Now that it is officially spring, I have waited long enough to show snowy winter pictures.
Mount Washington from Sweden, Maine.
Sucker Brook, West Lovell, Maine. A sucker is a kind of fresh water fish.
The Shawnee Peak Ski Area on Pleasant Mountain in Bridgton, Maine from Moose Pond.
The next image is a lurid tail of life and death in the wilds. Yes, the were drops of blood in the snow above that animal's hole.
Mount Jefferson from Pinkham Notch.
The Great Glens snow coach coming back down the Mount Washington Auto Road.
Goose Eye Mountain from Berlin, New Hampshire
And the northern Presidentials from Berlin, New Hampshire.
Mount Meader from the Basin, North Chatham, New Hampshire.
Trending into spring.
And this is the cover of the Fall/Winter 2020 issue. These are the works for an antique wooden clock that have been removed from the case. Here is the larger setup which shows the movement is working.
Check out the article online. Perhaps you even want to visit Mark in Cornish.
Can you spot the sundial?
Clocks of all shapes and sizes.
The clock repairman's assistant?
I hope you have enjoyed another interesting look at a Lake Living Magazine article. Read what Laurie had to say about Mark's work online or get your print issue at local businesses.
My last cycling trip for the year was back up into the White Mountains. I had read the description of this route on GravelMap and saw that gravel bikes weren't recommended so I took the old mountain bike. The ground had frozen some and then it was wet on top. So with my old-fashioned toe clips on the bike, there were plenty of places that were steep enough I couldn't restart once I lost traction. That meant it was time to push. Anyway, not many photos because it was cold.
This last one is at the top of the ridge. Continue on and you descend into Bartlett. It was near sunset so it was time to turn back. Since this ride, the pedals have been changed out to modern platform pedals without clips.
There was one more opportunity for a ride on the road January 1. A storm was predicted for the next day so I took the last opportunity.
And then it changed to this:
It had been too long since I climbed this peak. So here is Caps Ridge Trail again.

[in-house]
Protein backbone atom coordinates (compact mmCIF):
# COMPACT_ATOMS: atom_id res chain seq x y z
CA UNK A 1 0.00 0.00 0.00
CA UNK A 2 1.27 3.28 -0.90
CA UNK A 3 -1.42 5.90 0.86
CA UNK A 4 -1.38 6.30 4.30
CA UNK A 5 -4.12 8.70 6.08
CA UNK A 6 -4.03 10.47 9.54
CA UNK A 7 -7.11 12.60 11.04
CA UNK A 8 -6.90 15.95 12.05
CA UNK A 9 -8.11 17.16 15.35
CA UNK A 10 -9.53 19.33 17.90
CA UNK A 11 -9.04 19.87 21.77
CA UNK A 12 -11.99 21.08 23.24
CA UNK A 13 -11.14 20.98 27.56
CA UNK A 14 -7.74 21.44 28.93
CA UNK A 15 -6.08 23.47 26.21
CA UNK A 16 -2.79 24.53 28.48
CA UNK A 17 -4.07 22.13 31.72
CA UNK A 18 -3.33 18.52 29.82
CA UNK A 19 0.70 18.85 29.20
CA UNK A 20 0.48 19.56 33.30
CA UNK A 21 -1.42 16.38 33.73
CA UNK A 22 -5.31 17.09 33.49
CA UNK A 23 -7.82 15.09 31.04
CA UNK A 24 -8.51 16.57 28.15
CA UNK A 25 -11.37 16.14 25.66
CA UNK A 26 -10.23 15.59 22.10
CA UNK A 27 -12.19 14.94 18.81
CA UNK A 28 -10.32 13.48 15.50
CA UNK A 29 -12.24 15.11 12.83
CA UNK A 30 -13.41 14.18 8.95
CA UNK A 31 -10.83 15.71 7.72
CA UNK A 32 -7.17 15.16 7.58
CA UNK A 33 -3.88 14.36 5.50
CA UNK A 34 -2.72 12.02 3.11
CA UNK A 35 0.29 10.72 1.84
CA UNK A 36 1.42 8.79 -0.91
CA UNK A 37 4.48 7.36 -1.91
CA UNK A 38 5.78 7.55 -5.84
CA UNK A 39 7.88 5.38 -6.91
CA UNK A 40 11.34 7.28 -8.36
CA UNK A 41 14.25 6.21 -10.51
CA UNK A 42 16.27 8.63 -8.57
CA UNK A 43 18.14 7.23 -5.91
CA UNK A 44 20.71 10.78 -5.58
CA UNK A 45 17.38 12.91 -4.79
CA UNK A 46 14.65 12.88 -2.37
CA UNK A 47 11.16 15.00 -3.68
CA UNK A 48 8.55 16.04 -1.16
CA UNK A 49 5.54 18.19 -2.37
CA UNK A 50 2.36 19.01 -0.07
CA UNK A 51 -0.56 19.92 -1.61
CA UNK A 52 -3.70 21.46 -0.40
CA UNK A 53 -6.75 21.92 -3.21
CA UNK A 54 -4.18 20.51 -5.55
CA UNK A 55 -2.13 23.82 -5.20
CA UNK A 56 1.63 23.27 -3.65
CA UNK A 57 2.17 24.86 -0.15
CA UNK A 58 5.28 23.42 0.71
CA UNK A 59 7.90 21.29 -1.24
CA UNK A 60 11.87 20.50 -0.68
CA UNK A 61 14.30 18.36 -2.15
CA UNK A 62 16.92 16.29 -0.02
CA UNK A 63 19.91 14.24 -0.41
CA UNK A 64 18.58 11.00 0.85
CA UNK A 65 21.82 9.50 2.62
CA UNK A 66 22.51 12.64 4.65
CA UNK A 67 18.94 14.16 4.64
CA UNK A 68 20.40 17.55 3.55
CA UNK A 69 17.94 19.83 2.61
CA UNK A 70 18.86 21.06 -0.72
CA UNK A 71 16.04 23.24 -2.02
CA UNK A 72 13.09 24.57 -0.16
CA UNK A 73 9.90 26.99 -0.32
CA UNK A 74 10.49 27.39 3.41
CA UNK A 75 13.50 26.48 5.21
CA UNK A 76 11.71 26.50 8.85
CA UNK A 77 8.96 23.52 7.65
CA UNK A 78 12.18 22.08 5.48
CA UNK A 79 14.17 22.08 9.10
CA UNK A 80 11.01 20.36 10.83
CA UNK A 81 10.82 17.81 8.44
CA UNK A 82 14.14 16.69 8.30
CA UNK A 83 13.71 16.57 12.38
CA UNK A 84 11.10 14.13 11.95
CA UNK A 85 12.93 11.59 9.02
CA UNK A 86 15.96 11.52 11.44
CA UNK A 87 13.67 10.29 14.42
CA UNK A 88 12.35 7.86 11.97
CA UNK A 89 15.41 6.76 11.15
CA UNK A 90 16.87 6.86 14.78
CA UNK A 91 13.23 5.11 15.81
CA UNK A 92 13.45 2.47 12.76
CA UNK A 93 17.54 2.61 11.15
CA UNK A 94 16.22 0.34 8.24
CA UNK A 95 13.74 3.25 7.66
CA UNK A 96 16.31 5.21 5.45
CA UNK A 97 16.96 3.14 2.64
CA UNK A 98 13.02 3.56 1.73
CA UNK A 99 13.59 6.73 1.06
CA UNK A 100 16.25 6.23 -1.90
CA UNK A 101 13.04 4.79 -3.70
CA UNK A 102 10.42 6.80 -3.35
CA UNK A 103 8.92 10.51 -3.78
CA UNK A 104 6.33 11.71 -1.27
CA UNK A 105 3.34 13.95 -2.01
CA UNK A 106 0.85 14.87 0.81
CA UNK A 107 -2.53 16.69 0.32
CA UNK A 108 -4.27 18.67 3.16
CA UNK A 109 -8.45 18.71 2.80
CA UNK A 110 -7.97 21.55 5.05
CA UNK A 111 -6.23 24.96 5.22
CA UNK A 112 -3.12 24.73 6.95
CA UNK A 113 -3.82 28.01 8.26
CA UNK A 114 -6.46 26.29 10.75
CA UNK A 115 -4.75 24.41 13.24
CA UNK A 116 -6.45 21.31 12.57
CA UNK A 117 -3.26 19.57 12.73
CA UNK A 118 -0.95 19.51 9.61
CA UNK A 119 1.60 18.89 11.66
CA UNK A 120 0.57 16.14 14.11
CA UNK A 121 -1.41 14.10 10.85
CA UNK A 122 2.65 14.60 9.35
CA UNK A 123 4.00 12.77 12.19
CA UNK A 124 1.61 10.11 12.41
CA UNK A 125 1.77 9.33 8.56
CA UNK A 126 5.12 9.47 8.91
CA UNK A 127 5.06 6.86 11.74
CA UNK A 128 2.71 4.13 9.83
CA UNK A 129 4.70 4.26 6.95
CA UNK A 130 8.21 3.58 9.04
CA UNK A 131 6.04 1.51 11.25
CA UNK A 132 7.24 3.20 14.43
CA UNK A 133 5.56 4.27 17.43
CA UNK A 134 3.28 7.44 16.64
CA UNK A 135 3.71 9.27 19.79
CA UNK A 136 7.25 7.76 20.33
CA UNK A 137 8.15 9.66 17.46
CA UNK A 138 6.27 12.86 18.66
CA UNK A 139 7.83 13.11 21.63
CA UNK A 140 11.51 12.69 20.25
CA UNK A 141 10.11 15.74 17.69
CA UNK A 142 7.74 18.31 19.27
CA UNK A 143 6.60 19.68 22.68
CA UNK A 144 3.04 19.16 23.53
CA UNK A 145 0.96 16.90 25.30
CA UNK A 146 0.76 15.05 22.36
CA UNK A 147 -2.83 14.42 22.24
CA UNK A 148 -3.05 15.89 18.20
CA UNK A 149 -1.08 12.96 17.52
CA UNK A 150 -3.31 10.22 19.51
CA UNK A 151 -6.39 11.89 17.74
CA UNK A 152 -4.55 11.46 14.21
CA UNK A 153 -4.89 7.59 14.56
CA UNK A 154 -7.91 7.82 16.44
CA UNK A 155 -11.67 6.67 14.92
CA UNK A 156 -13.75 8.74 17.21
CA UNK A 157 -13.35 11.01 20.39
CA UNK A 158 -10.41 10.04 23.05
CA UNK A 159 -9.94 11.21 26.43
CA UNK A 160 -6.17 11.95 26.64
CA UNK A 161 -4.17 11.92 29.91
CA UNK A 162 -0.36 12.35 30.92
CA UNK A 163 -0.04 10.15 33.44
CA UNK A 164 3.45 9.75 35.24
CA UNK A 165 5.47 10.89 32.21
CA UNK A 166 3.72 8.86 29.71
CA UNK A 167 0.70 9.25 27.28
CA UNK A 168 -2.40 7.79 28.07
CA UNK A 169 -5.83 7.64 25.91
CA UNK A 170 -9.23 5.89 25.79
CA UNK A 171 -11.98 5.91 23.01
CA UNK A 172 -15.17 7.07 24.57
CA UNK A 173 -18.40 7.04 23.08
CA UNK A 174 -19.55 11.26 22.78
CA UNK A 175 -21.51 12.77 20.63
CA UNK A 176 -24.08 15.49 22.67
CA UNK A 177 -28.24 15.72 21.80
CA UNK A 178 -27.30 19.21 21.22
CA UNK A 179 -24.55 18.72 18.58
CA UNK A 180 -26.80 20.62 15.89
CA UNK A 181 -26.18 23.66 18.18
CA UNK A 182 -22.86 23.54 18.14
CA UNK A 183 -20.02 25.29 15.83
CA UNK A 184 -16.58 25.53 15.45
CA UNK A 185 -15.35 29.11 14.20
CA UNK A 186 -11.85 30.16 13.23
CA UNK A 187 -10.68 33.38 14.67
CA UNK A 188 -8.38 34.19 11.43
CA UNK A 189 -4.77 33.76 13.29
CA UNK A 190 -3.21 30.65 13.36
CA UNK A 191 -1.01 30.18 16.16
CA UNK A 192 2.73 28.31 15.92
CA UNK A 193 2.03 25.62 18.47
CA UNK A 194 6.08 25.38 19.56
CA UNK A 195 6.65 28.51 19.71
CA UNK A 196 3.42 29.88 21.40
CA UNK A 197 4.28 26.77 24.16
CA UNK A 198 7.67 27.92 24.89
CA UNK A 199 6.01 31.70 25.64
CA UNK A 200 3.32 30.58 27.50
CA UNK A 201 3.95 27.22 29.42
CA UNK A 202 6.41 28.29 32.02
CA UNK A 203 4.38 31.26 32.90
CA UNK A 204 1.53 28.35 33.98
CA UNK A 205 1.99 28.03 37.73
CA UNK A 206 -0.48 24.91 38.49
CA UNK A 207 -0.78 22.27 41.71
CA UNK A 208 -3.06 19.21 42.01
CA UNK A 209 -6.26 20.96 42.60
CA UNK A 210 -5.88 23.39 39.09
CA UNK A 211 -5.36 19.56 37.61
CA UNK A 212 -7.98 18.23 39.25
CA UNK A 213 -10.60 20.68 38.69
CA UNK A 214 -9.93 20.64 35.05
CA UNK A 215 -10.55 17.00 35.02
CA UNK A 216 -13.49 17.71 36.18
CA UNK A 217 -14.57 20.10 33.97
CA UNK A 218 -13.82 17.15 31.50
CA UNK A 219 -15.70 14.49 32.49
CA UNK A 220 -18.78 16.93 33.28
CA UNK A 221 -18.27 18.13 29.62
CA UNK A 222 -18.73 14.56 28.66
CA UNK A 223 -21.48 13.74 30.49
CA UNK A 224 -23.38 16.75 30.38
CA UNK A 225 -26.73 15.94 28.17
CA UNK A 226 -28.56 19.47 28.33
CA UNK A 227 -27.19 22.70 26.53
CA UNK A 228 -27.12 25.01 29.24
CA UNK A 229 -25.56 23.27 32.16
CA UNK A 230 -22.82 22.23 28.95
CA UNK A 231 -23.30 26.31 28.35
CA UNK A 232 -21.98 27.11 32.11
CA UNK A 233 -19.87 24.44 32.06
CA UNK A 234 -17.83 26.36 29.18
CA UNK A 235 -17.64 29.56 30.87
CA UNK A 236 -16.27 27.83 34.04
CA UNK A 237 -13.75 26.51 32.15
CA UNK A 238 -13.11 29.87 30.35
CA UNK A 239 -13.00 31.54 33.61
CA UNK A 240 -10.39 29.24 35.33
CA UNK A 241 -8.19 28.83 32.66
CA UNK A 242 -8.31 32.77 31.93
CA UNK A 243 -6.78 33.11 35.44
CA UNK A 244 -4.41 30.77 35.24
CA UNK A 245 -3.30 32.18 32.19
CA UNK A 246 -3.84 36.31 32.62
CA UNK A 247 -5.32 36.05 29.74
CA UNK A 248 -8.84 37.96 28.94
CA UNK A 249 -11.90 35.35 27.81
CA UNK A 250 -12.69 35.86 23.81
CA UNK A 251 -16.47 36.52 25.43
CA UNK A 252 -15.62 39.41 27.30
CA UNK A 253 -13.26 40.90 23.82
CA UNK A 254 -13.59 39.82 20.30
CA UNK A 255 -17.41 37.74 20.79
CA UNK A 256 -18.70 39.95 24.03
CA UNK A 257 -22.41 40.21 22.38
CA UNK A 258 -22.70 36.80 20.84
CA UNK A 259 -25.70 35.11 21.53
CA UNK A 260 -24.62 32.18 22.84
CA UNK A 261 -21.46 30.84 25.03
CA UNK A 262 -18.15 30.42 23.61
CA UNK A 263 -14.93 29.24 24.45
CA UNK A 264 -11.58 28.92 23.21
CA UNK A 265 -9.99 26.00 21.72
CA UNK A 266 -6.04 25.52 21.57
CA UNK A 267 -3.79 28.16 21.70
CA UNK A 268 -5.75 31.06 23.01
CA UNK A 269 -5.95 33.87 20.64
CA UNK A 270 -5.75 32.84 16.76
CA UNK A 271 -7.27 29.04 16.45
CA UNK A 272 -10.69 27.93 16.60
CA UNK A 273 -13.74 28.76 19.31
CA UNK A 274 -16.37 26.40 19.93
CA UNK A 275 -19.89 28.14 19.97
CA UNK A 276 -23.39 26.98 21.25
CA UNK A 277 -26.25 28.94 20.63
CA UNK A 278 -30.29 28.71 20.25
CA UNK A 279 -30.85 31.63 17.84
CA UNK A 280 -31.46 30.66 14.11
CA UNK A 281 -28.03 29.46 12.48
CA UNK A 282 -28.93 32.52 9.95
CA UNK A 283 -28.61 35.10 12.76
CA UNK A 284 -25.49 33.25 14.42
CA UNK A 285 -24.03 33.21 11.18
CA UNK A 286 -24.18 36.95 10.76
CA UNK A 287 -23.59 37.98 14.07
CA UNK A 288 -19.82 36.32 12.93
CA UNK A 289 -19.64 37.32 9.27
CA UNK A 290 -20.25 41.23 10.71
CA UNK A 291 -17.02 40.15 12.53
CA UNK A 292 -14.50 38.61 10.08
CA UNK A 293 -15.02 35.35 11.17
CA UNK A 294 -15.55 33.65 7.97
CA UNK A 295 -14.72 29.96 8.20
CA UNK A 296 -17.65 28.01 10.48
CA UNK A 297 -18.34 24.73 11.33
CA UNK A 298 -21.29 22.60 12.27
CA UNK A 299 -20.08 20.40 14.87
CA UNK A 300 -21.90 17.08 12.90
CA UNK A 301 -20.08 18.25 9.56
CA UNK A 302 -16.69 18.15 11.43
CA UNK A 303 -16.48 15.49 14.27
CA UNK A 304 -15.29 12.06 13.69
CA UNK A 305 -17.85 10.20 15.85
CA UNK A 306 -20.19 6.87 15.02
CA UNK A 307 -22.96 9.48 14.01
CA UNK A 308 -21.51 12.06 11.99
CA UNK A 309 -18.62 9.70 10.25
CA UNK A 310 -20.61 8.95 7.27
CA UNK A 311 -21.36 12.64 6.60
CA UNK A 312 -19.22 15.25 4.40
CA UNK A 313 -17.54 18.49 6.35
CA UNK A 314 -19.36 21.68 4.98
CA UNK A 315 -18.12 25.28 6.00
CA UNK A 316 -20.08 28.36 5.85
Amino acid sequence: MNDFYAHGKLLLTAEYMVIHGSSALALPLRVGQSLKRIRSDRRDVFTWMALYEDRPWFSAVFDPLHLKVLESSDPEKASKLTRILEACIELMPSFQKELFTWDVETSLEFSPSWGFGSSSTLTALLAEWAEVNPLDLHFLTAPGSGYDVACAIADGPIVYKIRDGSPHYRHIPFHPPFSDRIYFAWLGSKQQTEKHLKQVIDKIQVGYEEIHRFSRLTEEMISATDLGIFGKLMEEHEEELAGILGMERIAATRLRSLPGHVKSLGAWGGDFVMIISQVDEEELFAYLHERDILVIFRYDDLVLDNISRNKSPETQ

Doesn't it look like a giant foot?
Hang around here too long and the Gray Jays flock in. They don't call them "camp robbers" for nothing.
Up the "Caps."
Looking back to the west.
Cranberries and blueberries.
That tiny spot in the upper middle of the frame is a glimpse of Jefferson Notch Rd..
The summit pin, Mount Washington, and the southern Presidentials extending off to the right.
Mount Adams to the north.
Climbing the Rockpile.
And the chasm of Great Gulf below.
I heard this strange whiny wooshing sound. Then there was this glider circling, circling overhead.
At the end of 2020 I've been playing catch-up with blog postings. This will be the last one in 2020, but there are at least a couple more 2020 postings that you will see soon in 2021. End of year photo projects often put blog postings on the back burner. Perhaps I'll try Instagram as a way to share photos in 2021 too. Or if you have another suggestion, please share either by emailing me or leaving a comment. I hope you enjoy these experiences I have been able to share with you in the past year. Did you notice a rare photo with myself in it? Look quickly, I may delete it. Let me know what you think of the blog. I wish you all the best in 2021.
Mount Meader was a pleasant surprise. It's overshadowed by it's neighbor, South Baldface, both literally and figuratively. But it is a very nice hike it its own right. There are no spectacular ledges like on the Baldface Circle Trail, but there are some really unique views over the Basin, Shell Pond, and into Evans Notch. And at this time of year with the leaves off, the woods are very open. So here we go.
We took the side trail to Brickett Falls and then bushwhacked back to the main trail.
See, the Baldfaces.
Evans Notch and beyond is Caribou.
The views aren't really at the summit.
Speckled Mountain and a glimpse of the Basin.
The Basin dam, and, in the upper right of this photo, the Brickett Place.
And the open woods on the trail back down. This was November 29, the days are short.